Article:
Overexpression of corticotropin-releasing factor in the nucleus accumbens enhances the reinforcing effects of nicotine in intact female versus male and ovariectomized female rats
KP Uribe, etc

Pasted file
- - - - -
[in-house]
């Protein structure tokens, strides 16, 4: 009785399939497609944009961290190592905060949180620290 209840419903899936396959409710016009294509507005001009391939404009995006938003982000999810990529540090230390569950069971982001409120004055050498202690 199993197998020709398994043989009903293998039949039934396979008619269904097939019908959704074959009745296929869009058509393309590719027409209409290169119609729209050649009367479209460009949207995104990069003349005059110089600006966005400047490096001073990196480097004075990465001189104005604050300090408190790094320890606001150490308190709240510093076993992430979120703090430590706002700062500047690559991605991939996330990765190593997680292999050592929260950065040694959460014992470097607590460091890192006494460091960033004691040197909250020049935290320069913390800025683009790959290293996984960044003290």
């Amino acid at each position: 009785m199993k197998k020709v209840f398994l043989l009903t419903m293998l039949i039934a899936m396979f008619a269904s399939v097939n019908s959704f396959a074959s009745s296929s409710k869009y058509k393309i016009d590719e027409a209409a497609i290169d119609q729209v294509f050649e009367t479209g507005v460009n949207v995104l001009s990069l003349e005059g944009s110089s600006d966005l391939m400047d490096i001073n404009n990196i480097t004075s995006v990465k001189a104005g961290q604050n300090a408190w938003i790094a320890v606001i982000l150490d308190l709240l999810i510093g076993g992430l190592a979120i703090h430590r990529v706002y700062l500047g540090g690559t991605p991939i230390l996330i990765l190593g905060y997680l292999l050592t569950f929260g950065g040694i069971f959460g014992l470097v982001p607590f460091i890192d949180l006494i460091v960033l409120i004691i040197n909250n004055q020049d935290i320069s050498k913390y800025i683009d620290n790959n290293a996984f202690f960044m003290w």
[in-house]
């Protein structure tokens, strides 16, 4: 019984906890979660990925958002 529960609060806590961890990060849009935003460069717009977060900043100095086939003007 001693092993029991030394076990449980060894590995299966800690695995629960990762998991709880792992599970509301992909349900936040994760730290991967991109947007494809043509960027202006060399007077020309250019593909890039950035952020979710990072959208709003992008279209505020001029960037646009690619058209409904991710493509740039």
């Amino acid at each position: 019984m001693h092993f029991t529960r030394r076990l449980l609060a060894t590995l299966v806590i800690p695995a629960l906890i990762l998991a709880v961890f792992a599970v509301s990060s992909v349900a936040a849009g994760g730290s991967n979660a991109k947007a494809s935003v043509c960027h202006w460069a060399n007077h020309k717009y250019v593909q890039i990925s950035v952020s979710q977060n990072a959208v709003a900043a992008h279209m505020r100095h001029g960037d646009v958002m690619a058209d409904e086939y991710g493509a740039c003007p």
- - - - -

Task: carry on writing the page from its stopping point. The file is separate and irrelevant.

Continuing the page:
This study assessed the role of stress systems in the nucleus accumbens (NAc) in promoting sex differences in the reinforcing effects of nicotine. Intravenous self-administration (IVSA) of various doses of nicotine was compared following overexpression of corticotropin-releasing factor (CRF) in the NAc of female and male rats. Ovariectomized (OVX) females were also included to assess the role of ovarian hormones in promoting nicotine reinforcement. Rats received intra-NAc administration of an adeno-associated vector that overexpressed CRF (AAV2/5-CRF) or green fluorescent protein (AAV2/5-GFP). All rats were then given extended access (23¿h/day) to an inactive and an active lever that delivered nicotine. Separate groups of rats received intra-NAc AAV2/5-CRF and saline IVSA. Rats were also allowed to nose-poke for food and water during IVSA testing. At the end of the study, the NAc was dissected and rt-qPCR methods were used to estimate CRF overexpression and changes in CRF receptors (CRFr1, CRFr2) and the CRF receptor internalizing protein, ß-arrestin2 (Arrb2). Overexpression of CRF in the NAc increased nicotine IVSA to a larger extent in intact female versus male and OVX females. Food intake was increased to a larger extent in intact and OVX females as compared to males. The increase in CRF gene expression was similar across all groups; however, in females, overexpression of CRF resulted in a larger increase in CRFr1 and CRFr2 relative to males. In males, overexpression of CRF produced a larger increase in Arrb2 than females, suggesting greater CRF receptor internalization. Our results suggest that stress systems in the NAc promote the reinforcing effectiveness of nicotine in female rats in an ovarian hormone-dependent manner.